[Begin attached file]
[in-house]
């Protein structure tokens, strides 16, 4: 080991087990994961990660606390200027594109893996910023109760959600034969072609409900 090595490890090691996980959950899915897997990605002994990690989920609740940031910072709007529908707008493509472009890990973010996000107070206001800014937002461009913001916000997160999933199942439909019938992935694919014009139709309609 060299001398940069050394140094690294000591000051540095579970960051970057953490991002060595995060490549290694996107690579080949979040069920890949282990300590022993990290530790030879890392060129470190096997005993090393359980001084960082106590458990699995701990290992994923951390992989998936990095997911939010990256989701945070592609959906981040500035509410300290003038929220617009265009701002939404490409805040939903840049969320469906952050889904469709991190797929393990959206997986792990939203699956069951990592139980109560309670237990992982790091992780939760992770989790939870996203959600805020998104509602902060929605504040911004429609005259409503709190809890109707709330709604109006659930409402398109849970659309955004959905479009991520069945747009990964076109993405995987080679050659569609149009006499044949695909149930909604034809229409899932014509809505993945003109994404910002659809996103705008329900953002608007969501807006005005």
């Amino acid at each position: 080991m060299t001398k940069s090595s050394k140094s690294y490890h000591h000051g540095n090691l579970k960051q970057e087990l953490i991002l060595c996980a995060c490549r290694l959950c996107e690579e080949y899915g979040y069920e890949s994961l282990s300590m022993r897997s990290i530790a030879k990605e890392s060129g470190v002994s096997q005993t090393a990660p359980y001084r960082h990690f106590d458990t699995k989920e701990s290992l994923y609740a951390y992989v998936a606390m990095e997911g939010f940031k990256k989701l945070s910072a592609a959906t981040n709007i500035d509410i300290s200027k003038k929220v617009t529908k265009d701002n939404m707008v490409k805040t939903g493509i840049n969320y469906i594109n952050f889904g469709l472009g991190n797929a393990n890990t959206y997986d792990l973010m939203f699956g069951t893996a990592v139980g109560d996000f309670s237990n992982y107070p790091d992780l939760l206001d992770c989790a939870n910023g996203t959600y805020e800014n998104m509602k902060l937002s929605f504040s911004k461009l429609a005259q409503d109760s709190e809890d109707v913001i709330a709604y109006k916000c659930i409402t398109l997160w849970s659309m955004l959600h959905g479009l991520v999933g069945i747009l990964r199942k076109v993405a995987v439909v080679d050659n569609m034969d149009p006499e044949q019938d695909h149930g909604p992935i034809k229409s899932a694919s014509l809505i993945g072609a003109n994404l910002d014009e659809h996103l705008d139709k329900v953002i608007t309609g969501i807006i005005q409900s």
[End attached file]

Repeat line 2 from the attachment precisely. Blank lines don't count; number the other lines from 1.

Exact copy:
């Protein structure tokens, strides 16, 4: 080991087990994961990660606390200027594109893996910023109760959600034969072609409900 090595490890090691996980959950899915897997990605002994990690989920609740940031910072709007529908707008493509472009890990973010996000107070206001800014937002461009913001916000997160999933199942439909019938992935694919014009139709309609 060299001398940069050394140094690294000591000051540095579970960051970057953490991002060595995060490549290694996107690579080949979040069920890949282990300590022993990290530790030879890392060129470190096997005993090393359980001084960082106590458990699995701990290992994923951390992989998936990095997911939010990256989701945070592609959906981040500035509410300290003038929220617009265009701002939404490409805040939903840049969320469906952050889904469709991190797929393990959206997986792990939203699956069951990592139980109560309670237990992982790091992780939760992770989790939870996203959600805020998104509602902060929605504040911004429609005259409503709190809890109707709330709604109006659930409402398109849970659309955004959905479009991520069945747009990964076109993405995987080679050659569609149009006499044949695909149930909604034809229409899932014509809505993945003109994404910002659809996103705008329900953002608007969501807006005005």